Associate Professor Shi Yuzhi, a Chinese language and linguistics professor, has suggested in his personal blog that youths should be allowed to consume psychedelic drugs to produce a generation of creative thinkers.
Steve Jobs, the late Apple CEO, had publicly credited his use of LSD – a type of psychedelic drug – as a primary reason for his success.  Drawing on this, Dr Shi is writing a book titled “Why China cannot produce a Steve Jobs”.
Some netizens have since called on NUS to sack Dr Shi. I understand that our local newspapers are keen to follow up on this incident and hope that they do not polarize this issue.
Prior to this debacle, I do not know who Dr Shi is.
I do not want to take any psychedelic drugs nor do I believe that taking them will make me a creative thinker. I do not wish for Singapore to legalise drug consumption because of the associated problems that would occur.
And I do not agree with the way Dr Shi is being hounded.
Dr Shi’s book is referring to China, not Singapore.
His expertise is in Chinese culture, not medicine or science.
He is commenting in his personal capacity on his personal blog, not as a NUS professional.
“But he is a lecturer!” A friend said. “Surely, he must have a moral obligation not to stir such controversies.”
Yes, he is indeed a NUS lecturer but this is not his area of specialty. He is a human being and he is entitled to his opinions (just as we are entitled to ours). We can meet up and debate over this issue but there is no need for me to call for his resignation.
I understand that there are differences in Dr Shi’s and my paradigms, just as there are differences between his critics and his. This, however, does not grant me the right to attack him online. It seems as though criticisms are bandied about casually in the cybersphere, without considering that there are people at the receiving end of it.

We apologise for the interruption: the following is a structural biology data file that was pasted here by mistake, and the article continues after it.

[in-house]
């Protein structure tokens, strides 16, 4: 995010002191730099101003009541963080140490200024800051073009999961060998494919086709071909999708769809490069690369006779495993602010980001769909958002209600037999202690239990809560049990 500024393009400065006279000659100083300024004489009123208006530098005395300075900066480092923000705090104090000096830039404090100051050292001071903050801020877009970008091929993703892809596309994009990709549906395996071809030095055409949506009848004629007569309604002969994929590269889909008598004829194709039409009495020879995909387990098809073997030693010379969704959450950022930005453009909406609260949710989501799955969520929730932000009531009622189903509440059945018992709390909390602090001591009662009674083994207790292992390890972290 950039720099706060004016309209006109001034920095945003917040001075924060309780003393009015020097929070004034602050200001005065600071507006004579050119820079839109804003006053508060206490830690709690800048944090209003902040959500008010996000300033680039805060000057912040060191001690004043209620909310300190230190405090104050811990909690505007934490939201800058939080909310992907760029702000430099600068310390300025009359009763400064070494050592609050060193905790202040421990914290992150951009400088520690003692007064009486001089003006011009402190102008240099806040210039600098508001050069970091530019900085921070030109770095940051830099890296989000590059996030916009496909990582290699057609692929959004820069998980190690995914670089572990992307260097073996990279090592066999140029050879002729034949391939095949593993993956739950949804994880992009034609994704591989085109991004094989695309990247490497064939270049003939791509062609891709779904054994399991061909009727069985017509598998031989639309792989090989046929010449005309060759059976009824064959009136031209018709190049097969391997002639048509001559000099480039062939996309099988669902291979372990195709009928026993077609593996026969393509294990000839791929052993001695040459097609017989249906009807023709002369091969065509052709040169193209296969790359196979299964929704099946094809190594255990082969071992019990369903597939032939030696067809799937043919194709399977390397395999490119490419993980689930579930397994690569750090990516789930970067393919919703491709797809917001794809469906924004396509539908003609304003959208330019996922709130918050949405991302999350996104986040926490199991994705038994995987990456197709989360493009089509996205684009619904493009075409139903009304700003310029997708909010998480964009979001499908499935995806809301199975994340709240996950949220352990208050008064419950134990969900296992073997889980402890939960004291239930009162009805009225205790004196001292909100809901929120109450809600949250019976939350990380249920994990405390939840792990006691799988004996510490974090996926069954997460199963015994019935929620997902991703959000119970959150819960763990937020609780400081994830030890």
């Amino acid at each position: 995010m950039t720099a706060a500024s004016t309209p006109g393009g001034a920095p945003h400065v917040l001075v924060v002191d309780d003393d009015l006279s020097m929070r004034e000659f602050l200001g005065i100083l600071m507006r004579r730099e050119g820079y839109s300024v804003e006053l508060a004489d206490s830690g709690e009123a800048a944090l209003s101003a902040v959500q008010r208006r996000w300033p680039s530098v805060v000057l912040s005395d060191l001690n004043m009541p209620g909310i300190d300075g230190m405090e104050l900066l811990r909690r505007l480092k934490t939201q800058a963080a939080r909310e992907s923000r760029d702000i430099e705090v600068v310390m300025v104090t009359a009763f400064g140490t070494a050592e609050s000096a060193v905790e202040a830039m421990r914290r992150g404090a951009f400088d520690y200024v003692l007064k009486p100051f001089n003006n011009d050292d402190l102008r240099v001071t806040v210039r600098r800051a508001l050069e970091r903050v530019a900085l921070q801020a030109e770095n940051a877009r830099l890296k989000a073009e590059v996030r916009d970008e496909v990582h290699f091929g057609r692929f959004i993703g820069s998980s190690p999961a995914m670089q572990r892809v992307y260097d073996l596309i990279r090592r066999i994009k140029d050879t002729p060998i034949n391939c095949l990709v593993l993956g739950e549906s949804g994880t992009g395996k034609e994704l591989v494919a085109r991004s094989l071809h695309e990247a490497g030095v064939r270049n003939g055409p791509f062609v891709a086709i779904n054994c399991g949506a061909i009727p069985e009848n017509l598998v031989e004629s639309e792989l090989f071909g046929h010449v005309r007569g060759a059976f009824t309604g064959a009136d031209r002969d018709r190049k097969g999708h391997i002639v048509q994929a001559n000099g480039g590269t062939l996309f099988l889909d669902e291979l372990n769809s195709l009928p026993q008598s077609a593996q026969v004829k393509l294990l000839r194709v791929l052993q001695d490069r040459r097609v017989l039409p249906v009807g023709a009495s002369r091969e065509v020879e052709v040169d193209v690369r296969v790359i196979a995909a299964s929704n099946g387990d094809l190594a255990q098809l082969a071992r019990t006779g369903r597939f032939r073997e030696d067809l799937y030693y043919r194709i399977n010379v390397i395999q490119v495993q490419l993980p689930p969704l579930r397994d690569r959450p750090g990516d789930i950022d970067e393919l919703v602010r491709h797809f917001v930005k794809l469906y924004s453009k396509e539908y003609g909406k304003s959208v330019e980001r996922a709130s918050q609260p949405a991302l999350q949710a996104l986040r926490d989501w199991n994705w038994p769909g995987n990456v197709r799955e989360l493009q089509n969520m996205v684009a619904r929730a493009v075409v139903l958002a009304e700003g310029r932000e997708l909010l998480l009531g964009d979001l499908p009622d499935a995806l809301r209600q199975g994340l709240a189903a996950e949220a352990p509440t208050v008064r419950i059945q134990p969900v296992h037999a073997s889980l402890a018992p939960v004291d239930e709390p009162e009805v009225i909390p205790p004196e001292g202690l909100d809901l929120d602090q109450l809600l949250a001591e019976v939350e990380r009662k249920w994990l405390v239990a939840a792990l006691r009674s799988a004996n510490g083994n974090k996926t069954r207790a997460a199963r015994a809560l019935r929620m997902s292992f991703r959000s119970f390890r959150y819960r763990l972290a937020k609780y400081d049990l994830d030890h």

Criticise his ideas, yes. Have honest discourse, yes. But no online attacks please.
LSD has an indole  system.
Coincidentally, my current research involves indoles.
This article was first posted here.


Results of a Summer Science Research

June 10, 2012 , 0 Comments

Look at the architectural lines of these graphs. Their sleek cleanliness, their mathematical surety.

There's a quiet simplicity about them. An unassuming gentility. They belie the hours of effort and research it took to draw them up. Their air of serene stateliness ennobles. 

They - simple as they are - manifest the clear scientific rules underlying a nuanced world.

It's remarkable how the chaos of our world can be distilled into such precious simplicity. Life - complex, mysterious. Lines - clean, uncluttered, understandable. 

*An isosbestic point is the intersection between two related entities. They mark the fateful interaction of what has been and what is. 


Finding Faith in the Cloistered UTown

June 03, 2012 , 0 Comments

A chain of words can inflame and hurt.

One thoughtless comment from one friend to another became a ferocious email to one group of people, which then became an expression of internal bickering and stereotyping of external parties.

I'm dreadfully tired by these tensions, all swirling about with rapidity. Treacherous waters, indeed.

The snap reactions of so many different parties. The barbed comments by intelligent people - perhaps just not that wise.

Losing faith in the people around. Beneath the polished veneers of civility and scholarship, there lurk barbaric tendencies. Beneath the well articulated words, there lurk insecurity and insensitivity.

Mr Brown lost his Faith and found her.

P.S. I think you've lost your faith and need to find it back as well.
Two Doves Amidst the Forest (2006)
Did this watercolour piece quite some time ago. Inexplicably drawn to its calmness now.